Now, OUR bodies know no good or bad virtues. Its just ordered towards what is pleasurable. Your mind may know these social obligations, but your flesh doesn’t. To your body, it’s a disposable appliance artificially hooked up to the machine.
Now I know what you’re thinking. “Come on, rational adults are more complex than that. We can make reasoned decisions and direct our bodies accordingly”. That’s right, and Aristotle calls this Self-Mastery: basically discipline.

But the point is, at the point of procrastinating or dismissing obligations for texting or sleep, chances are that conviction, discipline and what not have already failed to move you. You’re in a pre “Self-Mastery” state. Basically a stubborn 9-year-old.
In that state, if the pleasure you are feeling from the bad activity, is more than that from the activity you know you should rather be doing, it doesn’t matter what rationality says. That’s what you’ll do.
Therefore, good habits must be just as pleasurable to encourage doing, and in the long term, habituation. And a person is perfected in Self-mastery when he not only abstains from basic pleasures, but is glad to do so.


So I agree with Aristotle. He’s mostly spot on, except for one thing. He forgets about Sacrifice.
Clinical psychologist; Jordan Peterson, explains it best in this way: Sacrifice is a contract with the future, that whatever suffering we are enduring today, will mostly likely be paid back in the future. In that state of sacrifice, humans can endure pain, unpleasantness, or worse, a 500-page textbook. Because it’s a forbearance for future reward. And the act need not give any pleasure. It’s a feeling beyond Pain and Pleasure. Its Meaning. That the act has value beyond the fleeting present: its meaningful. Its no wonder the “latter day students” find it easier to study when the exam is a few days away. Its not because they didn’t want to before. It’s because the Meaning just became very apparent. They could not sustain it in their minds for long before.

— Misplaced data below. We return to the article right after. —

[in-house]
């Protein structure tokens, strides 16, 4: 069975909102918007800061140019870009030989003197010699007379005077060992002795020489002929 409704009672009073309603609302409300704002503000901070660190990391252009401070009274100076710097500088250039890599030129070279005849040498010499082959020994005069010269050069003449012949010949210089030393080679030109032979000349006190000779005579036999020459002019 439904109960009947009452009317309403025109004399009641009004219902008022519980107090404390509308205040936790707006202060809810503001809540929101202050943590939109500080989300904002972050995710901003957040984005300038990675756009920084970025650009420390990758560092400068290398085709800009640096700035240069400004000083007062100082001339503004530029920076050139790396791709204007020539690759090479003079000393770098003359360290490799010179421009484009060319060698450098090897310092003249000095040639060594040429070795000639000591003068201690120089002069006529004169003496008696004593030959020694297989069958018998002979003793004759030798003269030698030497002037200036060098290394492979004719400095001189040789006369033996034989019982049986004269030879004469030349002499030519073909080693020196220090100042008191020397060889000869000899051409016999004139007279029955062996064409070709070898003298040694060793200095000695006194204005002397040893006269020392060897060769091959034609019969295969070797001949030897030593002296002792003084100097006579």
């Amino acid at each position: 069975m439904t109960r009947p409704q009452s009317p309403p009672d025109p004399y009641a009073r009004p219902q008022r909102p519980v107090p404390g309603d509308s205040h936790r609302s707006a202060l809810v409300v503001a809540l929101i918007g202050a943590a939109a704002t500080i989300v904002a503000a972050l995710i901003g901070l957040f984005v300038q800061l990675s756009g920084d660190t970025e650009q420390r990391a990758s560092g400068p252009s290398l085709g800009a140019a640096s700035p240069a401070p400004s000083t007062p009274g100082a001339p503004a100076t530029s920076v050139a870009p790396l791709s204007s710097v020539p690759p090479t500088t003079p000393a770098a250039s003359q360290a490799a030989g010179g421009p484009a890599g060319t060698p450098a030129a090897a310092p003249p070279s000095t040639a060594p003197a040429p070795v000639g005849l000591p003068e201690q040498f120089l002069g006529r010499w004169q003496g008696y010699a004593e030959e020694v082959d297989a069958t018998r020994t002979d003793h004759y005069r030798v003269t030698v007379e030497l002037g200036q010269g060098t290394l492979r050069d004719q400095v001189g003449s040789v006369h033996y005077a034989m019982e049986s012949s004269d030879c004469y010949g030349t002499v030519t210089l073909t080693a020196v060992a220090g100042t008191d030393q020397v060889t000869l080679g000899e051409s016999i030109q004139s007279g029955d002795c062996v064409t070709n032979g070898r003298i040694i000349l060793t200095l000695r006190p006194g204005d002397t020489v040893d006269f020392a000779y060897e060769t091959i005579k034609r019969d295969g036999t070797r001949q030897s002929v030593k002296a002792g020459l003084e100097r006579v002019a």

1. Don’t expect actions which are deemed good or good you want to do, to just come to you. They are not the inherent state of your being or of the universe, you have to act them out routinely. You have to do good, to increase the chances of staying good.
2. Make the “good” activities you’re expected to do more pleasurable that the bad habits… give yourself rewards, treats, for meeting targets. Relish the pats on the back when you do something right
3. And if you can’t do the above, make them MEANINGFUL. Write down, or focus on your goals. Ask yourself:
What would my life look like if I didn’t mess this up?
What would my day look like if I did?

Realign your thoughts to them and your future as much as you can. Do a meditation on it before you study, or attempt a goal.
When the meaning of your aim is stronger than any fleeting pleasure your bad habits can offer, you’re halfway there to Self-Mastery.
I hope this helps you. Till our next Aristo-tale of intellectual adventure, farewell.


Jesse Heymann is an aspiring lawyer, author and pop culture enthusiast, studying at the Ghana School of law.

Further reading…
Jordan Petersons “12 Rules for Life: An Antidote to Chaos”
Ethics by Aristotle:

© 2019, African Post Magazine. All rights reserved. This material, and other digital contents on this website may not be reproduced, published, broadcast, rewritten or redistributed in whole or in part without prior express written permission to AFRICANPOST MAGAZINE


Please enter your comment!
Please enter your name here